Tuesday, July 14, 2020
July 14, 2020

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Washington schools superintendent sues over voter pamphlet language

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Washington schools superintendent Chris Reykdal, who is running for reelection this fall, is suing primary challenger Maia Espinoza for what his attorney called “a defamatory statement” in the blurb she has submitted describing her candidacy for the state voters pamphlet.

Reykdal is asking that Espinoza, a Lakewood business owner and newcomer to state elective office, remove a line from her statement that says: “The incumbent ignored parents and educators by championing a policy that teaches sexual positions to 4th graders!” The pamphlet is under review by the secretary of state’s office and is expected to go out to voters in July. The primary election is Aug. 4.

Espinoza says she believes her sentence is accurate because Reykdal supported a new comprehensive sex education law, and one of the curricula she says could be used under the law showed “different sexual positions, including masturbation.”

Specifically, in the first lesson for fourth graders, the book “It’s Perfectly Normal: Changing Bodies, Growing Up, Sex, and Sexual Health” by Robie Harris, is listed in a handout that is part of the curriculum called Rights, Respect, Responsibility, which is distributed by the organization Advocates for Youth, said Espinoza’s campaign manager, Monica Marchetti. The book “includes images of sexual positions, masturbation, etc.,” she said.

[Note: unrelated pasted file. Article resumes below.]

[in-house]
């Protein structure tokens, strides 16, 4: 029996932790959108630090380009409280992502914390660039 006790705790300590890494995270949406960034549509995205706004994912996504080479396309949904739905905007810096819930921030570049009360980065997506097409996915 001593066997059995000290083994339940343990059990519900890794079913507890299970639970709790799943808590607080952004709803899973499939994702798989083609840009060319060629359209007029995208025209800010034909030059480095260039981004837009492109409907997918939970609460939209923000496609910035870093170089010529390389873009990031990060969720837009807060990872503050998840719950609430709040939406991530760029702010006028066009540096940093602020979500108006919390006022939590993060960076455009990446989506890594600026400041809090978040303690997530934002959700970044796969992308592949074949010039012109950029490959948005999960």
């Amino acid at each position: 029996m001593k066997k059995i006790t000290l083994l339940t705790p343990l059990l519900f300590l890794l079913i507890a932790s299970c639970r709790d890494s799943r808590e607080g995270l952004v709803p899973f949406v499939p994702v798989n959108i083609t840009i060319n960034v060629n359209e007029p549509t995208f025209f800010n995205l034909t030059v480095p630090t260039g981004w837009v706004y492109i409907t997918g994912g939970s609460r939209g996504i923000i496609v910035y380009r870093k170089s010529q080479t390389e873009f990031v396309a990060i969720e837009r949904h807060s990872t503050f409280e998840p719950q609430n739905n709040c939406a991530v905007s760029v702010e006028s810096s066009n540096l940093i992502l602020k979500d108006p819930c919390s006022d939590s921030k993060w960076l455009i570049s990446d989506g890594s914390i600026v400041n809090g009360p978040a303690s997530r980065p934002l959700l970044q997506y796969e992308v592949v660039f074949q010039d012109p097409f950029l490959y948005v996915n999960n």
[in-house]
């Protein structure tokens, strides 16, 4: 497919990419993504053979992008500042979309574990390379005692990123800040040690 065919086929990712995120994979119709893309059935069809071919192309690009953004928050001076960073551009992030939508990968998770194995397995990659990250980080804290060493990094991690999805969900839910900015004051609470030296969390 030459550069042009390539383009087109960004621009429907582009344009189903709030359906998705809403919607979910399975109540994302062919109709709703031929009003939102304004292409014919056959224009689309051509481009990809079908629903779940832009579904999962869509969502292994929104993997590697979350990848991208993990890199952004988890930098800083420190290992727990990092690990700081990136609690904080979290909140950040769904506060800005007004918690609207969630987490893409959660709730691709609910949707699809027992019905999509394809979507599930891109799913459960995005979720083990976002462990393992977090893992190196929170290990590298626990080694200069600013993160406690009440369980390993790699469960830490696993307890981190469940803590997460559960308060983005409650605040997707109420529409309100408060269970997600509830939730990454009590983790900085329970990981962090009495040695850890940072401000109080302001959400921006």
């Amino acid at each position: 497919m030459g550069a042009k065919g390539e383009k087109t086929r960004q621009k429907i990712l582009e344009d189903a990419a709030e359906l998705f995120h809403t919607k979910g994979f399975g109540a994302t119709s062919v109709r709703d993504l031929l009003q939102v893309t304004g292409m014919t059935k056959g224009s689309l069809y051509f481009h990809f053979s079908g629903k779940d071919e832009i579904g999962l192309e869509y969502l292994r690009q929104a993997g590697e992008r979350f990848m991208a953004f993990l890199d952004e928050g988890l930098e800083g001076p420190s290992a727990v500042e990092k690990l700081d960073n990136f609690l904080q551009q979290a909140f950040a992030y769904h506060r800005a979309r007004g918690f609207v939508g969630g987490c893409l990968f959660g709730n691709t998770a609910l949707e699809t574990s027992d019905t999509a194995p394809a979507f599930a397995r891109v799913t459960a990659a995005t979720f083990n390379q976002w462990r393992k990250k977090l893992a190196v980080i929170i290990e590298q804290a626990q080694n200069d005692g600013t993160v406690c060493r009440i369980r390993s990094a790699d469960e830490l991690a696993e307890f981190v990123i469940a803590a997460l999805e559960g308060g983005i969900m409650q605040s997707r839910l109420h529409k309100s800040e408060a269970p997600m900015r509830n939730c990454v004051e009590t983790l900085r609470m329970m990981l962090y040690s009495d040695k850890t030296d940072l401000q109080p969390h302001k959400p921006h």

That curriculum is one of just a handful that meet the state’s new requirement for comprehensive sexual education, Espinoza said.

Reykdal responded in an email: “None of the curriculum or lesson plans in the curriculum shows anything like this. Those images are in a 3rd party book referenced in the curriculum for parents and caregivers. These materials are not provided to children by educators and none of those images are in the curriculum or lesson plans.”

Taki Flevaris, an attorney representing Reykdal, said via email that Espinoza had drafted “a false, misleading, and defamatory statement” and that “state law specifically prohibits such statements from being included in the voters’ pamphlet.”

“If Ms. Espinoza actually provides any evidence that she believes supports her allegation against Superintendent Reykdal, we would be happy to review it,” Flevaris said.

In a petition to the Thurston County Superior Court, Reykdal’s legal firm writes that the sentence “should be deleted, because it is patently false and defamatory on its face.” In the petition, he asks that the court direct the secretary of state’s office to delete the sentence from Espinoza’s candidate statement. A hearing is scheduled for Friday.

Because Reykdal supported the bill, and because the curriculum materials include this information, “I don’t think there’s anything factually wrong or inaccurate” in the description, Espinoza said. “Hopefully the courts see it the same way.”

Earlier this year, Washington lawmakers passed a comprehensive sex education law, which was met with resistance from Republicans in both the House and Senate, and some families and school board members who objected to statewide standards for what they consider a local decision.

The law requires school districts to begin providing age-appropriate sex education at least twice between sixth and eighth grade, and twice during high school. That instruction is to be expanded to elementary school grades by 2022-23.

The superintendent’s office has described the bill as teaching lessons to young children about how to express their emotions, accurate names for their body parts, and how to find a trusted adult.

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